Comment Re:Some things should probably be left alone (Score 1) 178

I'd hate to die in a huge interstate pileup because some dipshit decided to push the overclocking on his car too far and it blue-screened on him at 80 mph.

Of course, many will point out that people have been tinkering with cars since they were invented, and that's true. But generally in the past, it took at least a modicum of skill to work on a car. Letting any douchebag with a computer plug in and play with any aspect of his car's functions is a little more scaring than a grease monkey putting in new headers on his 66 Mustang.

I'd hate to die in a huge interstate pileup because some dipshit decided to change the tires on his car and didn't tighten the lug nuts properly and the wheel fell off at 80 mph.

True story: My dad's wheel fell off his car doing 75mph north on I-25 outside of Colorado Springs in rush hour traffic. The reason: a cotter pin wasn't placed through the axle nut BY A PROFESSIONAL MECHANIC. These things happen every day, even those we trust fuck stuff up, we know this.

Your analogy of tweaking a car's computer to replacing headers is bogus. Headers are simple. Tweaking the computer takes much more technical savvy than does replacing headers, even factoring in the more technical aspect of a computer. People tweak their computers every day, ever see ads for a performance chip?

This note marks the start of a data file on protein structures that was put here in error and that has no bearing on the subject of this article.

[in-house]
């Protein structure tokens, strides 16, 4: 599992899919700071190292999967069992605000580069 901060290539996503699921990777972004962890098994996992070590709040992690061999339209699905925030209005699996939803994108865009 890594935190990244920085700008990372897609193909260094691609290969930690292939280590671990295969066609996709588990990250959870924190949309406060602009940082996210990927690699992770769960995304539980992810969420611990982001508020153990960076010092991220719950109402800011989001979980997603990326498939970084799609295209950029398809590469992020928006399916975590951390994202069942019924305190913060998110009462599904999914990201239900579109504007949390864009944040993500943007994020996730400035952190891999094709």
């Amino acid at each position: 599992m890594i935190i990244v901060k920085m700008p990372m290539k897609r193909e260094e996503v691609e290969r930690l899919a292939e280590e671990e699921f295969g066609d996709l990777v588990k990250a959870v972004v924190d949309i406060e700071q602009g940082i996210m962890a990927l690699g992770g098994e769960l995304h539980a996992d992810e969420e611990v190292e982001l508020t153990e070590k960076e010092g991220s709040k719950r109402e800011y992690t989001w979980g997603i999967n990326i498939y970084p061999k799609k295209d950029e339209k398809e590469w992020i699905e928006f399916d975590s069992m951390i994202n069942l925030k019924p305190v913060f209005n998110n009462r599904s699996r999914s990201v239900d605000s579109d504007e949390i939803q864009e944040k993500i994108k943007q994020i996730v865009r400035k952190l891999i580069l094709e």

Yes there's a danger, but that's easily mitigated by using specialized connectors and interfacing to the system. The amount of people with the ability to fuck up changing wheels on a car compared to the amount that actually do is very minimal, and still most that can still have a professional do it.

There would undoubtedly be options to flash the car back to its original state, possibly requiring a dealership to do so. And other safeguards would be put in to ensure that a catastrophic failure does not occur: Oops, your software tweaks destroyed your valves, this isn't going to affect your brakes. Trying to make your brakes more efficient by turning up the generator that does your regenerative braking and fuck it up? I'm sure that particular safeguard is already in place. Some other unforeseen problem that could escalate to a catastrophic failure? Firmware kicks in and puts the car into limp mode

Overall, I say go for it. It might not be the best idea, but since when has the auto industry worked on best ideas?